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Welcome to the Education in Malaysia Wikia!

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"Education is not preparation for life; education is life itself." John Dewey

Hello there!

Welcome to our wiki on Education in Malaysia! The purpose of this wiki is to understand Malaysia as a country and to learn more about its education system. The wiki is intended not only to fulfill the requirements of our course on Education in Islamic Asia, but it also aims to be an interactive space for contributions that aid our understanding of the role of Islam in informal and formal education. 

We hope that you will enjoy our wiki, as we gradually begin to understand how education and religion shape the lives of learners and students in Malaysia. 

Jennifer and Zinhle


Watch this brief tourism video to get a feel of the richness and diversity of Malaysia.

Malaysia Truly Asia TVC 2015 Global-0

Malaysia Truly Asia TVC 2015 Global-0

Now visit our page on the Geography of Malaysia to learn more Malaysia place in the world.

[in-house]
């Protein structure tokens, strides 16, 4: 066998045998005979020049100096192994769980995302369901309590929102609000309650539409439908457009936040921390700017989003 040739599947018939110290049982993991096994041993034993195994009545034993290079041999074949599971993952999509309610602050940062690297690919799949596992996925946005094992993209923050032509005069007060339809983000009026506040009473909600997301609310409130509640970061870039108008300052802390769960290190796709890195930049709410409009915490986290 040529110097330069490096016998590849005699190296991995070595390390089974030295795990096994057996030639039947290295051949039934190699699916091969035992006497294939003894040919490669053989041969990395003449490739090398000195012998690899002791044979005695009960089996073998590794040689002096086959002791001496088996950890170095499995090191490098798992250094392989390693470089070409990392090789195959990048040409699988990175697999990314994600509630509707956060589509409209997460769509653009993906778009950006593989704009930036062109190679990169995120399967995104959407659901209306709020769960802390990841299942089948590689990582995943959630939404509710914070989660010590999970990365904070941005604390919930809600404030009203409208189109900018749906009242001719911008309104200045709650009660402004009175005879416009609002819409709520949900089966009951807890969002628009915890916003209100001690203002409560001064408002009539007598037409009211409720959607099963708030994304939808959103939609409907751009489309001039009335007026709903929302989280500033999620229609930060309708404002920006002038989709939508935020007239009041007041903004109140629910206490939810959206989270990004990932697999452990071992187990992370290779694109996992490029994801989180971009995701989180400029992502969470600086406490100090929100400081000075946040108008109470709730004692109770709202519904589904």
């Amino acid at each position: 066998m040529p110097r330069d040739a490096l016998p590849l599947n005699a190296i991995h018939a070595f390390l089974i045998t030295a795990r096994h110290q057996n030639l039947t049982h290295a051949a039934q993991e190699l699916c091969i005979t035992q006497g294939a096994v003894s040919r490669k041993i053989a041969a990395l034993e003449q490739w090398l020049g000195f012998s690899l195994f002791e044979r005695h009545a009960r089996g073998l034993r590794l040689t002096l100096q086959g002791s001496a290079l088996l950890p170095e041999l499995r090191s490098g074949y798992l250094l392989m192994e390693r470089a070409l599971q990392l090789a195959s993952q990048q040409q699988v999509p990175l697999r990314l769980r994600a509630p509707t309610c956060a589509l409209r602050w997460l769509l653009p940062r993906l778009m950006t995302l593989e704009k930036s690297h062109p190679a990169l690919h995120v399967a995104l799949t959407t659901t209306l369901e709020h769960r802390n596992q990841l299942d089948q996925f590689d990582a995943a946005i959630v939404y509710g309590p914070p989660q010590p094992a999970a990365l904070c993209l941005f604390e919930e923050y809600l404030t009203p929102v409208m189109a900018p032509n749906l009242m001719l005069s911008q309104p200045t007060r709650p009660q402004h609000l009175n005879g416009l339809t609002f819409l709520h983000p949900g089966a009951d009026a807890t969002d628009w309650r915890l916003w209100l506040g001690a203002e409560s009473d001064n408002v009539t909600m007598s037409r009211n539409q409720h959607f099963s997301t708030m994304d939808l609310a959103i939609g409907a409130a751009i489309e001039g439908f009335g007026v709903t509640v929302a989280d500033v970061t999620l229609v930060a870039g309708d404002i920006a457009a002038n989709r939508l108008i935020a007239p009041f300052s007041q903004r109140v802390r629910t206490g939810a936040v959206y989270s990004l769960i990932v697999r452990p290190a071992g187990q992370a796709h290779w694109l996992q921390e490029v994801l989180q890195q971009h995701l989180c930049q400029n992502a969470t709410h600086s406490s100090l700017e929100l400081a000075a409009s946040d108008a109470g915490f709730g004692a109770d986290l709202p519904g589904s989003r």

Quick Navigation: Our Pages

Malaysia: Geography and Demographics

Schooling in Malaysia

News and Recent Events

Malaysian Diaspora

Malaysia estimates that there are currently 785,000 Malaysians working overseas, the majority of whom are in Singapore. The chart below shows the distribution of the Malaysian diaspora.

Tim 2

Malaysian Diaspora in Australia

Australia has the second largest Malaysian diaspora after Singapore. The 2011 Australian census recorded 116,196 Malaysian-born people living in Australia. This number does not include Australian-born children of Malaysian immigrants.

Prior to the 1970s, the numbers of Malaysians in Australia remained small due to heavy restrictions on immigration of non-Europeans to Australia under the Immigration Restriction Act, although a small number of students did arrive post-World War II under the Colombo Plan. After the repeal of the immigration restrictions in 1973, the number of Malaysians arriving in Australia began to rise rapidly as shown in the graph of the number of Malaysians in Australia below


Hugo, 2011

As data from the 2011 Australian census shows below, the majority of Malaysian immigrants to Australia are of Chinese ancestry, with only 13% identifying as ethnic Malay. Most speak Mandarin or Cantonese at home and identify as Buddhist or Catholic with only 6% identifying as Muslim. About half have a university degree and are employed as skilled professionals.


The reason for the large percentage of ethnic Chinese in the Malaysian diaspora in Australia is related to Malaysia's affirmative action policies for bumiputeras. Because bumiputeras are given preference in university entrance exams and hiring, non-bumiputeras are more motivated to seek better opportunities abroad.

Malaysian Diaspora in the United Kingdom